- The Washington Times - Tuesday, March 8, 2022

Pentagon leaders say Russian President Vladimir Putin’s decision to invade Ukraine has accomplished a task that many believed couldn’t be done since the Soviet Union’s collapse: Draw the sometimes fractious NATO allies closer together in common purpose.

“NATO has come together with a strength that I haven’t seen for many, many years,” Gen. James C. McConville, Army chief of staff, said in remarks Tuesday. “You’ve seen a lot of countries change their whole philosophy [and] change their strategy in a matter of days.”

In a morning address at Fort Belvoir to an audience that appeared to be primarily retired Army colonels, defense contractors and a smattering of foreign military officers, the Army’s senior general made a not-so-subtle jab at the supply headaches that have bedeviled the Russian forces in the now two-week-old invasion of its smaller neighbor.

“Amateurs study tactics and professionals study logistics,” Gen. McConville said, repeating the famous military aphorism. “We’re seeing that play out right before our eyes.”

He noted the now-famous Russian supply convoy, reported to be 40 miles long, that has been parked for more than a week north of Ukraine‘s capital of Kyiv, frustrating what appeared to be the Kremlin’s hopes of a lightning military victory.

“If you don’t have logistics, you don’t have gas, you don’t have parts, you don’t have ammunition and those weapons systems just become paperweights,” Gen. McConville said. “They just sit on the side of the road and can’t fight.”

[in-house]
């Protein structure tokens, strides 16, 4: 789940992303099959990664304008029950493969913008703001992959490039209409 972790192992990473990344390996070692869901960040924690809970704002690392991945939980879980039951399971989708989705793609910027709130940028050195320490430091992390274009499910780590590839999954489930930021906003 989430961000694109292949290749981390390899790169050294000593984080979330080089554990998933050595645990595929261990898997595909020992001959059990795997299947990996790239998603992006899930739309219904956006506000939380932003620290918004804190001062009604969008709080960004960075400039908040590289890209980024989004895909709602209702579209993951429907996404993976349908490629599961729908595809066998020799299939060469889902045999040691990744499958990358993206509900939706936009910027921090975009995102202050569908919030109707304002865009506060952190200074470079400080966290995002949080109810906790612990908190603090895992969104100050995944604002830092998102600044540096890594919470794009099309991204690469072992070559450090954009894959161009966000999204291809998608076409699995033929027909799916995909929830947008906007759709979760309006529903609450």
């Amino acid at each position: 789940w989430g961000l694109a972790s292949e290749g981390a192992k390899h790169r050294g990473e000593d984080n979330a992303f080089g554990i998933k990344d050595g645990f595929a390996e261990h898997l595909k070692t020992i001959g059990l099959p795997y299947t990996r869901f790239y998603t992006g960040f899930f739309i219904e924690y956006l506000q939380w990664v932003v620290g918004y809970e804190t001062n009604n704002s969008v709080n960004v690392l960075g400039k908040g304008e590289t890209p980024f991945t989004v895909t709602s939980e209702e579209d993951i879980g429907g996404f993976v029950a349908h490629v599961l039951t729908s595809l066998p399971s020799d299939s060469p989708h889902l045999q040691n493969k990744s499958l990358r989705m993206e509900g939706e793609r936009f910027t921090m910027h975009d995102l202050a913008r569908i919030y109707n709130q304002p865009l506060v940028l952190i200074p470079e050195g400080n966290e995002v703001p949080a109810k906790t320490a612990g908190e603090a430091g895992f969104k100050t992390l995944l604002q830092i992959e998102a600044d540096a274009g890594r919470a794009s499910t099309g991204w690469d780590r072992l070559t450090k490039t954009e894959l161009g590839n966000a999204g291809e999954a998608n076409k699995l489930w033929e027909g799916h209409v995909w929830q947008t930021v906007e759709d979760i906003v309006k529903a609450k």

By contrast, Gen. McConville recalled how he flew to Fort Stewart, Georgia, last month after about 3,800 troops from the 3rd Infantry Division were told they were shipping out to Europe to help reassure nervous NATO allies following Russia’s invasion of Ukraine.

Although the division’s 1st Armored Brigade Combat Team was given a week to ship out, it turned out they didn’t need that much time.

“I was going to go down there and see them over the weekend but they deployed before I could even get there,” he said Tuesday during an address to the Association of the U.S. Army.

The brigade arrived in Germany and quickly drew its allotment of tanks and other combat vehicles from pre-positioned stocks.

“In seven days, they were on the range shooting,” Gen. McConville said. “It was absolutely amazing what they were able to do.”

While cutting off and capturing Kyiv is the ultimate goal of the Russian invaders, Pentagon officials say Moscow has made only sporadic progress so far, which has caused them to shift to a new tactic: ramping up artillery and missile bombardments on residential neighborhoods and civilian targets. Russian forces have made more progress along Ukraine‘s southern coast, again with a strategy that has featured bombing on non-military targets.

“We can’t access with specificity how much of those strikes on civilian infrastructure and residences are deliberate and how much of them are simply the result of imprecision,” a senior Defense Department officials told reporters at the Pentagon, calling it “all the more evidence of the reckless nature with which the Russians are propagating this invasion.”

• Mike Glenn can be reached at mglenn@washingtontimes.com.

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